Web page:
The formula for mixed cost is analogous to the equation of a straight line- y = m * x + c, where c = fixed cost, m = variable cost and x = number of units. Let us now look at the graph for a mixed cost below.

From the above graph, it can be inferred that $8,000 is the fixed component as it is the mixed cost incurred at zero activity, i.e. where the line for total mixed cost intersects the Y-axis. Beyond that, the cost increases linearly with the increase in activity level. In this case, variable cost per unit is the slope of the line which is $20 per unit. Therefore, the equation for the mixed cost is,

**Mixed Cost = $8,000 + $20 per Unit * Number of Units**

### Mixed Cost Analysis

The analysis of mixed cost primarily means identifying and bifurcating the fixed and variable components.

In case the graph shows a relatively linear relationship between mixed cost and activity level, then the high-low method can be used to estimate what portion of the mixed cost is fixed in nature and what portion is variable in nature. In this method, just two data points are required to determine the mix of fixed and variable costs.

On the other hand, if a linear relationship can’t be established then the least squares regression method is used. In this method, all of the available data points in the graph are being fitted into a regression line to determine the mix of the fixed and variable costs. It is considered to be more accurate than the high-low method.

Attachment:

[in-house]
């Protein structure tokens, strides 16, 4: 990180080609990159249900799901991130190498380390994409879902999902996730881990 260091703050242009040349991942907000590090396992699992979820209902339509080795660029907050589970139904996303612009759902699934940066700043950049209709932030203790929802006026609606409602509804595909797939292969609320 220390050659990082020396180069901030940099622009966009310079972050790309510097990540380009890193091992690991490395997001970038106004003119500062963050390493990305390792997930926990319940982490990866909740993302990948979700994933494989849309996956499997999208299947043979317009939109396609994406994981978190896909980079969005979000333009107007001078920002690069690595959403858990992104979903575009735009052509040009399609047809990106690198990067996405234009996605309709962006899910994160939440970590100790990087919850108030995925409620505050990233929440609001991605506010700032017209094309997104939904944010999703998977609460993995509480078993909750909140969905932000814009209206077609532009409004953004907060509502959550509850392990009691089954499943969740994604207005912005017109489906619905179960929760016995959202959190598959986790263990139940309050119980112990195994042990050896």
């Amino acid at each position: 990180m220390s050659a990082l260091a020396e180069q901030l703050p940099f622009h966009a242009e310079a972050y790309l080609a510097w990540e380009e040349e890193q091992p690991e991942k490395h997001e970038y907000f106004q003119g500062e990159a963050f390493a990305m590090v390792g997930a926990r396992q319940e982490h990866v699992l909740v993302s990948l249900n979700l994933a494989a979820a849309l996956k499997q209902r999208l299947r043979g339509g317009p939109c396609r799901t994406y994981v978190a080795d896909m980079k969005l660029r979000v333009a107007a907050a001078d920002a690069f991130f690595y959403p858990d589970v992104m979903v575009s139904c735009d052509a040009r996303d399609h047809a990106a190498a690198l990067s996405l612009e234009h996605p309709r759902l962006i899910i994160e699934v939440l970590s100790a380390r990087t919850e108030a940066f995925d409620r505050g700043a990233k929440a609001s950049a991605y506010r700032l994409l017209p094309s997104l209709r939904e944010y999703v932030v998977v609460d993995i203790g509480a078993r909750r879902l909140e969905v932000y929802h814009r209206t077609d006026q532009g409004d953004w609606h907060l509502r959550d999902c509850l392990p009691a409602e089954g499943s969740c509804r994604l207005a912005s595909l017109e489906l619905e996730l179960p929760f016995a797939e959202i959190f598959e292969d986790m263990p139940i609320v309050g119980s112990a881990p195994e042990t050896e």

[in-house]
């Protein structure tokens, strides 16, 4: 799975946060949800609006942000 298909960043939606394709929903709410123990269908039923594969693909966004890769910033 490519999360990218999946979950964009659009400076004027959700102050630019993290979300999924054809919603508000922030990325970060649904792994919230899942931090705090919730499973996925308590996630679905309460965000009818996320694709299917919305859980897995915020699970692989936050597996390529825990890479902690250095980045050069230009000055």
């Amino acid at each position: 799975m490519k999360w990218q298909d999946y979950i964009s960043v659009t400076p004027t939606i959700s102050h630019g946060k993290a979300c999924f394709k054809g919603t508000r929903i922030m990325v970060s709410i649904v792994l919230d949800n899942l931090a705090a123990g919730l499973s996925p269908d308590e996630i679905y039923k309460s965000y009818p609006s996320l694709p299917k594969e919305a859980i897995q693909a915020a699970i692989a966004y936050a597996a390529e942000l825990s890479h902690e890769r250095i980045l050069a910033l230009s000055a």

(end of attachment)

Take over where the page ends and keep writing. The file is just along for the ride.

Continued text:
### Advantages of Mixed Cost

Some of the major advantages of a mixed cost are as follows:

- It offers the benefits of both fixed and variable costs. As such, while it increases with the increase in volume, the extent of increase is not as much as the variable cost due to the presence of a fixed cost component. So, it partially enjoys the benefit of economies of scale.
- Correct measurement of the mixed cost help companies to build proper budgeting and appropriate costing system.
- The mix of fixed and variable cost in the mixed cost can be tweaked to suite different business environments.

### Disadvantages of Mixed Cost

Some of the major disadvantages of a mixed cost are as follows:

- The fixed cost component has to incurred even in the case of zero volume. As such, it results in cost burden in times of business downturn.
- At times the bifurcation of the mixed cost into fixed and variable component becomes difficult and time consuming for the company.

### Conclusion

So, it can be seen that mixed cost changes with the change in the volume of sales or production similar to the variable cost, while just like the fixed cost it can’t even be eliminated entirely from the overall cost structure. So, it is important to maintain the optimal mix of mixed cost in the overall cost structure. Such costs are often associated with manufacturing companies.

### Recommended Articles

This is a guide to Mixed Cost. Here we also discuss the definition and example of mixed cost along with advantages and disadvantages. You may also have a look at the following articles to learn more –